Concerning the TIF for 21c, I cannot figure out just how big on an area or just what amount of public improvements can be done in the area. I know that for CentrePointe, the district covers the primary block but also includes the old Court House and Cheapside Park, and the parking lot across W. Short St. The Cheapside work is about ¾ths done but the Lexington History Museum has major work planned. Perhaps the sidewalks and other street improvements could be made to aide the movement along Upper and Short St.

Like the journey of CentrePointe from announcement to completion, this boutique hotel may have more than a few setbacks.

On a lighter note, the people in the restaurant being finished on the corner of Short and Limestone which has a tentative name of Southern Table, tells me that they will open for lunch in the next week or two and for dinner about a week after that. The décor is starkly white on white and the menu is to be California fusion I believe, maybe not new for Lexington but not your usual fare.

With all the new openings on Short St, can it be long before someone calls for some real street work to be done on that section.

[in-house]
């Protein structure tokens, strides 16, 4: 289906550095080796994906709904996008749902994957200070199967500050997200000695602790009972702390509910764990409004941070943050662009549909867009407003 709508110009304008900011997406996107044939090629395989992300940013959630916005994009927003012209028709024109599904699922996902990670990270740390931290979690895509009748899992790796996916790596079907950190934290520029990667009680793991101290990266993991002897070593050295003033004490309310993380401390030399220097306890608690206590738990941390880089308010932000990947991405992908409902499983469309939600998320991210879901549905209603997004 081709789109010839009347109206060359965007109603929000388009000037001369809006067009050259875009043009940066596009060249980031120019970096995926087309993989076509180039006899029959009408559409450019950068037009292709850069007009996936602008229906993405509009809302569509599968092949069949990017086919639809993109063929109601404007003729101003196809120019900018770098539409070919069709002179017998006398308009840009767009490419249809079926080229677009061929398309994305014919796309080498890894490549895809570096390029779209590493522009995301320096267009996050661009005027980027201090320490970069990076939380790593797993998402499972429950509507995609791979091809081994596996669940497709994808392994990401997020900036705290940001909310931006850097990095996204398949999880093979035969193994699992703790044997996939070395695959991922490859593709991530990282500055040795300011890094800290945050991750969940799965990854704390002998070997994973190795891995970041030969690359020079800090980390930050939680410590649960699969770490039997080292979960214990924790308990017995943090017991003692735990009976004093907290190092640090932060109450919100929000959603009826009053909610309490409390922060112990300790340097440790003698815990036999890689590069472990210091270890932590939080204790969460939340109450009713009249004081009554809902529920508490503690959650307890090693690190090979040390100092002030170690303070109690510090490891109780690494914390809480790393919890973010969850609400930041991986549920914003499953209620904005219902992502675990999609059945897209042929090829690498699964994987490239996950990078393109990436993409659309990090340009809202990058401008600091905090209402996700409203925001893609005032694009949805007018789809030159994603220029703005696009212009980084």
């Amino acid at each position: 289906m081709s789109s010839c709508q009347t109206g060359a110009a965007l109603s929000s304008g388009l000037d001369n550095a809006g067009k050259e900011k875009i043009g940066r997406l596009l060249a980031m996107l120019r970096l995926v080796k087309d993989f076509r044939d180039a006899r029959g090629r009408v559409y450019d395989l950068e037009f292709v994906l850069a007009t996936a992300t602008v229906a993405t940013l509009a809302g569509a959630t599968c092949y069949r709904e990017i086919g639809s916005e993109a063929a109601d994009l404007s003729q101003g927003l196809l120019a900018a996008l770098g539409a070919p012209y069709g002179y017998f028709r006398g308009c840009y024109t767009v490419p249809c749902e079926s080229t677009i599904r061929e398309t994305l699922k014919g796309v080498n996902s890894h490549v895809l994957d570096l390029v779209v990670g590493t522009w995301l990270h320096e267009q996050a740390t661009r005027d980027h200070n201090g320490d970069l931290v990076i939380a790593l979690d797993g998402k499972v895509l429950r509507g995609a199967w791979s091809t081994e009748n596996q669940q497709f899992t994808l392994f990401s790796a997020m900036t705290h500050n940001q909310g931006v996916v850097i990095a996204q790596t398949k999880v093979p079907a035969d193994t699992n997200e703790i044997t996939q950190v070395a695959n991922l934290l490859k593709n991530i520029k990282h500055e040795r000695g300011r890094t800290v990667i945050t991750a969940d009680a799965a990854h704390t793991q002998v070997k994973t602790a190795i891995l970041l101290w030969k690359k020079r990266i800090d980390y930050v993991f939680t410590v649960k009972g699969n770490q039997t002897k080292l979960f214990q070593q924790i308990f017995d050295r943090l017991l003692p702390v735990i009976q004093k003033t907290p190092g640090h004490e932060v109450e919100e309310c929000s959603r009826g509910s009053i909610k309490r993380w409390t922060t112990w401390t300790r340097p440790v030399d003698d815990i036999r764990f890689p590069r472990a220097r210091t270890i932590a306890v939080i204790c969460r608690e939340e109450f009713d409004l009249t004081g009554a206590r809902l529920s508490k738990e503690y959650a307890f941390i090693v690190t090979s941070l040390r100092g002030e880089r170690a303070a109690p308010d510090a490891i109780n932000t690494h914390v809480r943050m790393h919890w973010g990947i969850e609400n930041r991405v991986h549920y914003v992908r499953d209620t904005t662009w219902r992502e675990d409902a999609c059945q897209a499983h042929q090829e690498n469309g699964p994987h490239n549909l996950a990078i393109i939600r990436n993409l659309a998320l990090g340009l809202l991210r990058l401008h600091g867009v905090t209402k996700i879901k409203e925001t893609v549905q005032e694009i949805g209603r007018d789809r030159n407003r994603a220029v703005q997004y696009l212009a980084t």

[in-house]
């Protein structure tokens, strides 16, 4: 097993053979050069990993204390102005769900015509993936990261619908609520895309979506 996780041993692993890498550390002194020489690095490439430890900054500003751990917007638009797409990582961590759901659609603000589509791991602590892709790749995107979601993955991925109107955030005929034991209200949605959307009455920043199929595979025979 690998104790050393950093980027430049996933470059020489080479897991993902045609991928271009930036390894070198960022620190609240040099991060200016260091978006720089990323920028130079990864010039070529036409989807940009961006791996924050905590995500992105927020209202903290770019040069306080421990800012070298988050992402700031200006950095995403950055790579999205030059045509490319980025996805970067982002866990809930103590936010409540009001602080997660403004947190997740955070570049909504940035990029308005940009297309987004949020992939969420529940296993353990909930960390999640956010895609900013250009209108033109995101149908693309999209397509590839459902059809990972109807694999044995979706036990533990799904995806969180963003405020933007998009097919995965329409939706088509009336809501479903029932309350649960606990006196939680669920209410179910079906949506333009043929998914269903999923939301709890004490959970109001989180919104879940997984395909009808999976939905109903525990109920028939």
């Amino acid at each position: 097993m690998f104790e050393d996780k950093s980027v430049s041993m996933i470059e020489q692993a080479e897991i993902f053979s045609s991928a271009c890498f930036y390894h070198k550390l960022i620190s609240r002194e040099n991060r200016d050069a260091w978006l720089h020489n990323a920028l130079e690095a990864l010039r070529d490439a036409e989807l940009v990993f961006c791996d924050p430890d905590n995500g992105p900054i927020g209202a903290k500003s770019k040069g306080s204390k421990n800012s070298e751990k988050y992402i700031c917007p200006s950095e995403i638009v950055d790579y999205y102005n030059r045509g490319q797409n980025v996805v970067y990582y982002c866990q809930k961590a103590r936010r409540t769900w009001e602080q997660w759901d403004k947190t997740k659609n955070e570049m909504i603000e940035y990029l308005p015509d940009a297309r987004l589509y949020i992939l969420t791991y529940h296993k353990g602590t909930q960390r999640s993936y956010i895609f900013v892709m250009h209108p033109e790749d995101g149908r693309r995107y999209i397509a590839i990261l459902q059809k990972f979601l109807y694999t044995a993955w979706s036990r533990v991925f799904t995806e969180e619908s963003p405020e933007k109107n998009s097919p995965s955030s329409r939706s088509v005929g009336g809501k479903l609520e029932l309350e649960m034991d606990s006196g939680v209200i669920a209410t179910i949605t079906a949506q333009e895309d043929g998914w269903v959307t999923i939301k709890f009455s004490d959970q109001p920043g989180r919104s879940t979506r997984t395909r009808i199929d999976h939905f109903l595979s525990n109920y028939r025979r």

I have been trumpeting all of the new places downtown but there have been some closings also. While we were wondering about The Taste of Thai and Sam's Hotdogs since the Webbs bought that property, Giacomo's, with their bright yellow delivery scooter, has been sold and closed without explanation. I will also miss the Good Foods Chapter 2 in the lobby of the library. I don't know the whole story on that either.

I am always open to conversation so lets talk.

Monday, April 9, 2012

Where Is Lextran Going With This?

This showed up on my Twitter screen this morning.

Yes, the weather is beautiful for this time of the year.  Temperature about mid-fifties and a dry, high pressure system overhead.  Just a beautiful day to get out and enjoy.

But a bus ride?  This city’s transit system is geared toward getting the employee to his job, be he an industrial shift worker, a white collar, 9-to-5er or a service worker in the retail trades.  One thing this system is not aimed toward is the family oriented excursion to the park or other relaxing pastimes.